In 1985, several hundred scientists, mathematicians, engineers, physicians, philosophers, historians and educators came together under the auspices of the American Association for the Advancement of Science to develop a remarkable book called Science for All Americans. Their work has heavily influenced the development of the science curriculum for Arbor School. The book advocates for teaching science in a way that is consistent with the nature of the scientific process and outlines principles of effective learning and teaching that not only have clear applicability to scientific inquiry and developing scientific habits of mind, but many stretch well beyond the realms of science and into other intellectual endeavors.
- Start with questions about nature
- Engage students actively
- Concentrate on the collection and use of evidence
- Provide historical perspectives
- Insist on clear expression
- Use a team approach
- Do not separate knowing from finding out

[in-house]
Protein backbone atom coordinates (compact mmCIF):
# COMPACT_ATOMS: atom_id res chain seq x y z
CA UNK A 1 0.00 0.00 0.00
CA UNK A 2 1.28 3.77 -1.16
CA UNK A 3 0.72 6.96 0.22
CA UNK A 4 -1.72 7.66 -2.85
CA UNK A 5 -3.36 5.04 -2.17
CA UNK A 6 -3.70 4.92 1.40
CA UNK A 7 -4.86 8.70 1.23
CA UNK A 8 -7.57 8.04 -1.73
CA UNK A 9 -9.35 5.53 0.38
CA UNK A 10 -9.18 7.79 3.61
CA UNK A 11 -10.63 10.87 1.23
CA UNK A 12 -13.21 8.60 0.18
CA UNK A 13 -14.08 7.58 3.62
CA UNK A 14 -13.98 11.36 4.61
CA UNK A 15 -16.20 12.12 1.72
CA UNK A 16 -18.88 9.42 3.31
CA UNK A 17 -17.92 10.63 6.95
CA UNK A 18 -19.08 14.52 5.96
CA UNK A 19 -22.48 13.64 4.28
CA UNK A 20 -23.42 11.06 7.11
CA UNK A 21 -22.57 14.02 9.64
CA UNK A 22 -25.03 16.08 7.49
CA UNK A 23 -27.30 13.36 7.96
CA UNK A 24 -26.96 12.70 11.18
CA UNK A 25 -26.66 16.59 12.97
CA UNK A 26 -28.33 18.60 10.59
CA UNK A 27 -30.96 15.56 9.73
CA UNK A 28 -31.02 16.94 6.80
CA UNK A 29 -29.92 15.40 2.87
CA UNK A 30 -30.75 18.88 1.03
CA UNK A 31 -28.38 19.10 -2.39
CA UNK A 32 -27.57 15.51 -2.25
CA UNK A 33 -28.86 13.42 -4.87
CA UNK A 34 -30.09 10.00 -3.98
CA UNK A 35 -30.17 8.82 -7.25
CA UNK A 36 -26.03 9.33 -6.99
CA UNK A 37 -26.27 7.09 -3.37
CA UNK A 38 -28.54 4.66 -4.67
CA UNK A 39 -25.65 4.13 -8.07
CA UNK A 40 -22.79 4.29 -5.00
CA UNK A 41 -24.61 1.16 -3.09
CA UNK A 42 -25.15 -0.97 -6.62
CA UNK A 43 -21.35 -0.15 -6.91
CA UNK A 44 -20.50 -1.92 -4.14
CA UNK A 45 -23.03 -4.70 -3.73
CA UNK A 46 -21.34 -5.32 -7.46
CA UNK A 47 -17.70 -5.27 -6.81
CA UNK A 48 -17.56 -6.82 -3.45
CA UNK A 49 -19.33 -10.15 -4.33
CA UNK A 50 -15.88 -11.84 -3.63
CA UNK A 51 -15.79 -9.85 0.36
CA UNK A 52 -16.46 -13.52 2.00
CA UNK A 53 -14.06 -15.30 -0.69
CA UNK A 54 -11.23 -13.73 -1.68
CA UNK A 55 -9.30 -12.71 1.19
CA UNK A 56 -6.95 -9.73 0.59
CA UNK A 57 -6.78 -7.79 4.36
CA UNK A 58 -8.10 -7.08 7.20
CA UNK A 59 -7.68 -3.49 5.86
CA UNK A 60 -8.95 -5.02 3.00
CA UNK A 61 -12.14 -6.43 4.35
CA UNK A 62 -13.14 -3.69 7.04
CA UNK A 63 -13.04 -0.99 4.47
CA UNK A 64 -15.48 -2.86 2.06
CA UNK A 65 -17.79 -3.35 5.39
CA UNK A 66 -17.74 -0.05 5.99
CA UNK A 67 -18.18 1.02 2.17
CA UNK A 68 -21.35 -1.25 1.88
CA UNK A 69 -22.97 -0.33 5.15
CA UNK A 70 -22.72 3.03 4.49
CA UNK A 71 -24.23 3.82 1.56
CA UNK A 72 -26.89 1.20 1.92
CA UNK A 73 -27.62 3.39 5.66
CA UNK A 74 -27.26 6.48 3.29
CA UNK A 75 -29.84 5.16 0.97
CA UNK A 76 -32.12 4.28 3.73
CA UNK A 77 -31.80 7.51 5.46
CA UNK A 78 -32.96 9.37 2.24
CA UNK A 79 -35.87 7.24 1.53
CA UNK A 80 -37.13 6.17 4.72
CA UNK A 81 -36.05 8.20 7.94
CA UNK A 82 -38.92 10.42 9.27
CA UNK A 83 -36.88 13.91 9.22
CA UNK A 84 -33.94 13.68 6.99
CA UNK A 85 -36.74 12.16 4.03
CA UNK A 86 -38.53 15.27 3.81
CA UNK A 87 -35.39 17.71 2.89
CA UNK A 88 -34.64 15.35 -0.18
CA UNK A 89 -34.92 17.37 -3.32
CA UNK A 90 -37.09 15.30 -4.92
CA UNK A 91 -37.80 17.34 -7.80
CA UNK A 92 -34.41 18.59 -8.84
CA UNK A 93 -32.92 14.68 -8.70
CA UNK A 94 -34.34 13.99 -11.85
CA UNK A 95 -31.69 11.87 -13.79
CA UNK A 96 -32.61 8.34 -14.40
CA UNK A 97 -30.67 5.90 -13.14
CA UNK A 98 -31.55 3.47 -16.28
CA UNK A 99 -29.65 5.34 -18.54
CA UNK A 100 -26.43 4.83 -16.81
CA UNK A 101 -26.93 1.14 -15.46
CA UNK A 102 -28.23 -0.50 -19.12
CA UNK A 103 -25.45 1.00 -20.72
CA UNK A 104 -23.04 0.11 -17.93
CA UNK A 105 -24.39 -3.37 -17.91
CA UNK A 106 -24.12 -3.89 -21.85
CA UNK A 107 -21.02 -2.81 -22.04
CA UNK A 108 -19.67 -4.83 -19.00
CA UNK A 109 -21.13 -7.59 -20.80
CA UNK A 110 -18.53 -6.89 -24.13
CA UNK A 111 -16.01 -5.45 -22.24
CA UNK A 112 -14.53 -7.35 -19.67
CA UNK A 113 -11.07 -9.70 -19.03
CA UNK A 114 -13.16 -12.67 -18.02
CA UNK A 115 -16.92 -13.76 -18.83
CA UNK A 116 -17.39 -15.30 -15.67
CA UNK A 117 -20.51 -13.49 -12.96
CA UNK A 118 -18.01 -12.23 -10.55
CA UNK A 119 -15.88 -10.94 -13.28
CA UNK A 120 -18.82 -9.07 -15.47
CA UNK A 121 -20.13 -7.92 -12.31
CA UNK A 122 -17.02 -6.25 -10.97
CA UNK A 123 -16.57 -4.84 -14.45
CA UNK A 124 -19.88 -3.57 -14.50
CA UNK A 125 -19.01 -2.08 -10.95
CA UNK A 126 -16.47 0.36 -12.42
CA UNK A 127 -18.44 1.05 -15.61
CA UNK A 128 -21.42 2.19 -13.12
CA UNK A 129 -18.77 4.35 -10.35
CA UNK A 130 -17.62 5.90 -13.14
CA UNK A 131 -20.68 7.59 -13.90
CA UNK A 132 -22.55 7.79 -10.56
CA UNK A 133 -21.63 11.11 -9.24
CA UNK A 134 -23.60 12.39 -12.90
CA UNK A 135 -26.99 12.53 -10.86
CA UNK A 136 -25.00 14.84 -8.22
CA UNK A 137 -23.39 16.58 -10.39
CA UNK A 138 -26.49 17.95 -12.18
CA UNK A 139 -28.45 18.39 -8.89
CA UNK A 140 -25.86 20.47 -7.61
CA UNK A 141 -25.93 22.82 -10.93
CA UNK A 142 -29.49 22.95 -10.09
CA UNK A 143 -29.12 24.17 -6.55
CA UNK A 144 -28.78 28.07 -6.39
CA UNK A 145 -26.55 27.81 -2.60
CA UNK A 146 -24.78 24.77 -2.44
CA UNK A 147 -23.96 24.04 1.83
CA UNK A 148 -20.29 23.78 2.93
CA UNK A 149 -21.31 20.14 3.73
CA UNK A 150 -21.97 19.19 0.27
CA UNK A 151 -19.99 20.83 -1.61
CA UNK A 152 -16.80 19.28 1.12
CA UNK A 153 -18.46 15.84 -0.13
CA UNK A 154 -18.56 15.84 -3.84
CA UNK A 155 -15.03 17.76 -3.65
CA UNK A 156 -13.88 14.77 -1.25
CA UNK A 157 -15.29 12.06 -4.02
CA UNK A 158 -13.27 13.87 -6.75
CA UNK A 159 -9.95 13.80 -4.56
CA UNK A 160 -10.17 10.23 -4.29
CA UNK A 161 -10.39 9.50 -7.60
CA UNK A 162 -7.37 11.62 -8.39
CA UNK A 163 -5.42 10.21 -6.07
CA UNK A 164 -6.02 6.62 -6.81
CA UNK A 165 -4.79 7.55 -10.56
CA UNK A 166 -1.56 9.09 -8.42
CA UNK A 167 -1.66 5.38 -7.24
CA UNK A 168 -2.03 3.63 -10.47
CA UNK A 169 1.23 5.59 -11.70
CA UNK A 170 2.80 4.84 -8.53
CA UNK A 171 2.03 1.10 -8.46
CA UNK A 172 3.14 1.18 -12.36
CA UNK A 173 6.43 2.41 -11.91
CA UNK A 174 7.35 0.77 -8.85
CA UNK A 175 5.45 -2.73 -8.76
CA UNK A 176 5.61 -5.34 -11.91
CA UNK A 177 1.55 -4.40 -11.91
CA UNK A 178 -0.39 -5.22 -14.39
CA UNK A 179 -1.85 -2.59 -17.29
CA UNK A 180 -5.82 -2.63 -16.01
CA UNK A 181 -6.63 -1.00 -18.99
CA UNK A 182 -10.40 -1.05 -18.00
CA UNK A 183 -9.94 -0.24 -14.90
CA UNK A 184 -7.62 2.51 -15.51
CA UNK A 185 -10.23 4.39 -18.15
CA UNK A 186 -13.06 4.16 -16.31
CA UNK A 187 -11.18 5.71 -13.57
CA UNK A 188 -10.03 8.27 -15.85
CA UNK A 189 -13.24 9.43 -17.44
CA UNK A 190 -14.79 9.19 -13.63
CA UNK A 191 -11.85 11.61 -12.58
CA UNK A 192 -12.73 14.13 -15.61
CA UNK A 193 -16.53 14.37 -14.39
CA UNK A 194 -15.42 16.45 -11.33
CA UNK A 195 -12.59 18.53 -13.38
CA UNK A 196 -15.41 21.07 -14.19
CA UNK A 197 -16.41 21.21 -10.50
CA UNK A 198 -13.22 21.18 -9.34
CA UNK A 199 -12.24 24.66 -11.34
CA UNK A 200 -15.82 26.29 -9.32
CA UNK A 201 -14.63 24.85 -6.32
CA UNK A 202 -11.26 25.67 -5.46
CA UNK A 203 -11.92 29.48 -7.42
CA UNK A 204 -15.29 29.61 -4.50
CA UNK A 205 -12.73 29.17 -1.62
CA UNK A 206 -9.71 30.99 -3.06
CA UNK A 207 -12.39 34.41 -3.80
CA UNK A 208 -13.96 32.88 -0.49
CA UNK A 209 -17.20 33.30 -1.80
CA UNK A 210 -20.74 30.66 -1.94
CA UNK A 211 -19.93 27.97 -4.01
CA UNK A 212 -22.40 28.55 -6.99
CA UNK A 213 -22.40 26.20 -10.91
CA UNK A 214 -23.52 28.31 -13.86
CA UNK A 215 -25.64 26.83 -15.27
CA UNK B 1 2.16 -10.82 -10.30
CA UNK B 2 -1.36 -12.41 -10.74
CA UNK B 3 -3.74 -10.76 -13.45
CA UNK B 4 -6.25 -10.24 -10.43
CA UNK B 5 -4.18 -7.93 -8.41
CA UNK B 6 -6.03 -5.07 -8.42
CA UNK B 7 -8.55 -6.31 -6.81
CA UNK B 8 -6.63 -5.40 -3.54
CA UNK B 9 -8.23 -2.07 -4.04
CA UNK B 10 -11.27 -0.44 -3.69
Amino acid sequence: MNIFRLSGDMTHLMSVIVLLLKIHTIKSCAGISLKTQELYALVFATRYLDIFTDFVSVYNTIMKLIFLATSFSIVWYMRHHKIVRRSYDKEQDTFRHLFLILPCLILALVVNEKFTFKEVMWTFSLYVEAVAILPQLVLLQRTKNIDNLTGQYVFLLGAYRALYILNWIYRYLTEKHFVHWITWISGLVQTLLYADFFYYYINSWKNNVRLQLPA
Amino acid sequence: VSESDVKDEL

At Arbor we always begin with what students can observe and explore directly. The natural laboratory of our woods and streams gives us the ability to work “in the field” daily, and this unmediated contact with nature is perhaps the most foundational aspect of the Arbor science program. As we ask children to do exactly what researchers do—observe, collect, sort, explore and explore the realia of the world around them—they learn new skills in context and become increasingly capable of collecting information and taking measurements, of aggregating data, and of attempting to explain the results of their inquiries through clear and well-organized expression. We want students to understand that science, like history and other social sciences, is an ongoing pursuit of truth, that ideas change over time and as new evidence is discovered. We teach respect for great thinkers who made radical leaps that later proved to be wrong, hoping that students will see them as valuable role models for the willingness to take intellectual risks, to go against the grain, to reexamine evidence in search of truth rather than abiding by conventional wisdom. And we emphasize the power of collaboration among scientists. Working out ideas together, testing one's own understanding against the understanding of others, and learning to make progress alongside others—these are habits with broad applicability in the world.